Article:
Truck accidents can result in very serious injuries and fatalities. Commercial trucks can pose many risks on the road. That is why truck drivers are required to be certified and educated on how to safely operate commercial vehicles.
Despite safety requirements and regulations, many truck drivers still put the public at risk for being in an accident. There are many different ways truck drivers can be hazardous, but a new study found that drug use is a big safety concern in the United States.
The study found that some truck drivers take stimulants and other drugs during their shift. Researchers looked at truck drivers in the U.S. and throughout the world to see how often they used substances like alcohol, amphetamines, marijuana and cocaine while driving.
The researchers reported that drug use was high among truck drivers. They reported that truck drivers under the influence of alcohol or marijuana had decreased concentration and were drowsy, which increases the risk of getting into a crash. Drivers who use amphetamines or cocaine pose risks too as these substances can cause vertigo, hallucinations, agitation and changes to reaction times.
Driving under the influence of stimulants and drugs is very dangerous and increases the risk of a truck accident. Commercial truck drivers can pose serious dangers to everyone else on the road if they have been using alcohol or drugs.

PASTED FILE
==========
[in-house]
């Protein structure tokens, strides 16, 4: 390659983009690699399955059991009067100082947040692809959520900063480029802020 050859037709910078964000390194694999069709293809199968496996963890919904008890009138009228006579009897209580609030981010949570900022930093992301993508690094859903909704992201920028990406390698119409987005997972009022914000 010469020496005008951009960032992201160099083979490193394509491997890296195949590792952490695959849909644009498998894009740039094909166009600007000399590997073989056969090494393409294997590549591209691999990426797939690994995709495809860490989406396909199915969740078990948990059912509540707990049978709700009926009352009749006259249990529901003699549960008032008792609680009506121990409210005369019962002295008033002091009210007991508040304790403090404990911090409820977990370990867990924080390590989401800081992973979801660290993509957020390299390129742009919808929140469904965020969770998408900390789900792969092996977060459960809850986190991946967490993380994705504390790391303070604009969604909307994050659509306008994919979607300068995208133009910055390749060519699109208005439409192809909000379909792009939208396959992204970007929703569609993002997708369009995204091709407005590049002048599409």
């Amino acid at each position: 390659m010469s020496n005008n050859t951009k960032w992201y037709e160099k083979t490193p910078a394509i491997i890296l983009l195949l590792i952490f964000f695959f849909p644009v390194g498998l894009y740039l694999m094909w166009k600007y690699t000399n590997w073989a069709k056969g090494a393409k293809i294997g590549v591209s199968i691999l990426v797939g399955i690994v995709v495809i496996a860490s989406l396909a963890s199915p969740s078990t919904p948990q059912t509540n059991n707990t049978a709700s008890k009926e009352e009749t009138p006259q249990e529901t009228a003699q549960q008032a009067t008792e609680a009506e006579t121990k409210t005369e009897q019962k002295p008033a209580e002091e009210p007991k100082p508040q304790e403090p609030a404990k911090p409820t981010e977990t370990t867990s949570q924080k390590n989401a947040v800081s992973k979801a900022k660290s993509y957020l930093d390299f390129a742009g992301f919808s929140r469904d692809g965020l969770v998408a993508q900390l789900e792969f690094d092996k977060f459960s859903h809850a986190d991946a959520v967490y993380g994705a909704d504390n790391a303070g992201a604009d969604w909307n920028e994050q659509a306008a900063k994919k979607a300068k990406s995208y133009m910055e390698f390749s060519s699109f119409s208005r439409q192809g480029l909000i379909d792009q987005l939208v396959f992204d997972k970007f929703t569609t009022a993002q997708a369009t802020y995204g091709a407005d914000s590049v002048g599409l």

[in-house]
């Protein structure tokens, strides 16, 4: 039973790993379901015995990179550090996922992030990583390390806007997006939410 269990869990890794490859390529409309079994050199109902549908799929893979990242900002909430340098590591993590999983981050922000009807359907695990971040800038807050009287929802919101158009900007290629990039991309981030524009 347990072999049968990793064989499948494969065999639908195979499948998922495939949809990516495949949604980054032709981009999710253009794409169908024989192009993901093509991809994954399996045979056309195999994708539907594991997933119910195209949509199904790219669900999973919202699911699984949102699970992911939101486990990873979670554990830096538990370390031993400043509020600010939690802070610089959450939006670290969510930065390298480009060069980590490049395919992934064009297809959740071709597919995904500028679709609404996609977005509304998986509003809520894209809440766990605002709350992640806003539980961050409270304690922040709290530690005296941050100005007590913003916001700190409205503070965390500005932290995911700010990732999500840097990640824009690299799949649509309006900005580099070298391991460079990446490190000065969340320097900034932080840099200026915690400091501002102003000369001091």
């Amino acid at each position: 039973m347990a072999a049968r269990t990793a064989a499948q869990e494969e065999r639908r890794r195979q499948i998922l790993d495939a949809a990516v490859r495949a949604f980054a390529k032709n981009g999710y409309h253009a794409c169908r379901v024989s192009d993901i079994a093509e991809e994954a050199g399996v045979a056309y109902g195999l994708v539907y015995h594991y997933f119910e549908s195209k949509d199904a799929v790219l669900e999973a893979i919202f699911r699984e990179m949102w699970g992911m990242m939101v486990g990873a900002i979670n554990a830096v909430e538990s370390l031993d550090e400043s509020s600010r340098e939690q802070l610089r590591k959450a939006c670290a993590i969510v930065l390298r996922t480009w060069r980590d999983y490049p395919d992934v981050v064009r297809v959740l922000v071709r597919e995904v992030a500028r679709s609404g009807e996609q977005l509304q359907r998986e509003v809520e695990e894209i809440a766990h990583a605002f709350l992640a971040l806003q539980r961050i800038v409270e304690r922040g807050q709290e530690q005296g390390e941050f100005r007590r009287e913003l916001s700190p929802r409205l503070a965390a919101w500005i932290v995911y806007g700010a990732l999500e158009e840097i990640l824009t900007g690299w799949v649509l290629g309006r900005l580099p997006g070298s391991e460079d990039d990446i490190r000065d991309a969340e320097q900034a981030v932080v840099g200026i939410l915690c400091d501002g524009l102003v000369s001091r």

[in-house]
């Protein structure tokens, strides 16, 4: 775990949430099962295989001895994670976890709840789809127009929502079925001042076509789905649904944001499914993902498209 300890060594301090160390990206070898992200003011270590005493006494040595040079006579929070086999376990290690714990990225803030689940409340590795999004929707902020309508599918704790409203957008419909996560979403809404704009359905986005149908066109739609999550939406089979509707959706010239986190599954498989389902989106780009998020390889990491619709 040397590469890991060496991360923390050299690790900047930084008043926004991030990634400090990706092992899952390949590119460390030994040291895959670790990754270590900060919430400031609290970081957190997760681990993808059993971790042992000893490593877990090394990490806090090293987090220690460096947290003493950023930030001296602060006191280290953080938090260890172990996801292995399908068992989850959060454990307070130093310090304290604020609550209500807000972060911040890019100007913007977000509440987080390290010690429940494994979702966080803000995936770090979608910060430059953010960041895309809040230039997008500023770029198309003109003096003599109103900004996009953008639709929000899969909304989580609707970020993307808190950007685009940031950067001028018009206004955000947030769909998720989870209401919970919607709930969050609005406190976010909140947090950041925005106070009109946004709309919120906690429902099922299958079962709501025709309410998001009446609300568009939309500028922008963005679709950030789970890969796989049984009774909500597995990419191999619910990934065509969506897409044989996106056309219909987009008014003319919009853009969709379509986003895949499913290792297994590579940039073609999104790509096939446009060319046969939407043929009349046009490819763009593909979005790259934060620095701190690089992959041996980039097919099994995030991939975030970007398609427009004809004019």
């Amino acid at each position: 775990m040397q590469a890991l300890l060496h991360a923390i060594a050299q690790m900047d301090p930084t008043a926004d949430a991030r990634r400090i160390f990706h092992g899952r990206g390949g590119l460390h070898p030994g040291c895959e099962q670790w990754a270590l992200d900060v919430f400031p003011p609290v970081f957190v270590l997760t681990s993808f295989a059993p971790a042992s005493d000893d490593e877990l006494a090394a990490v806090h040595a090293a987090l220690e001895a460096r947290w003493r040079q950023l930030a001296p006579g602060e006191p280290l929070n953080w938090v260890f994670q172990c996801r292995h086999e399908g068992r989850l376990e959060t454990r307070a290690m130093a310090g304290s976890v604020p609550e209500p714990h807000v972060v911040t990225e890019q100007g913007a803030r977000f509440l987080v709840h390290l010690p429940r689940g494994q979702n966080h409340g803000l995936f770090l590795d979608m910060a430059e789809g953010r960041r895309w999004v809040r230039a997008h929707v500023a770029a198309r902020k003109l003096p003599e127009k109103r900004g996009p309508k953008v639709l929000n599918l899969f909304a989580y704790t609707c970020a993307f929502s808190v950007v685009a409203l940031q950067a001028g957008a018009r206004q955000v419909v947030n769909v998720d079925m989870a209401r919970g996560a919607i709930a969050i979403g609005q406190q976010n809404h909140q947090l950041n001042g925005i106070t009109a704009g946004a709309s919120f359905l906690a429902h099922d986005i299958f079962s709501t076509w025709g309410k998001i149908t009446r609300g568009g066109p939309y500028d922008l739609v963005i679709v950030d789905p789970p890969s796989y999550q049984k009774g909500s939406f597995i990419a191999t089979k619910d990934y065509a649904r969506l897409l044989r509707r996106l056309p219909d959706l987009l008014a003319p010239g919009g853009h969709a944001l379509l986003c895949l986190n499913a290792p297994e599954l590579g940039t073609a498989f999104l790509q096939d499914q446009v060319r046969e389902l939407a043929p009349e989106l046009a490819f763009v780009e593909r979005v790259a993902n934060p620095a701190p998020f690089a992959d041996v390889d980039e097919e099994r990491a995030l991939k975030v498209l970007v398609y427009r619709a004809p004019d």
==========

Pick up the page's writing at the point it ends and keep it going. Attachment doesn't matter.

Federal regulations prohibit truck drivers from using stimulants while driving. However, some truck drivers still drive with stimulants, drugs or alcohol in their system. This increases the chances of a truck accident that can result in serious injuries or fatalities to other drivers on the road.
Families of victims of truck accidents should know that they can take legal action against the truck driver and trucking company after an accident. It is also important to know if the truck driver was under the influence of alcohol or drugs as it could impact any legal action filed against the driver.
Source: Reuters, "Drug use high among commercial truck drivers: study," Kathryn Doyle, Oct. 25, 2013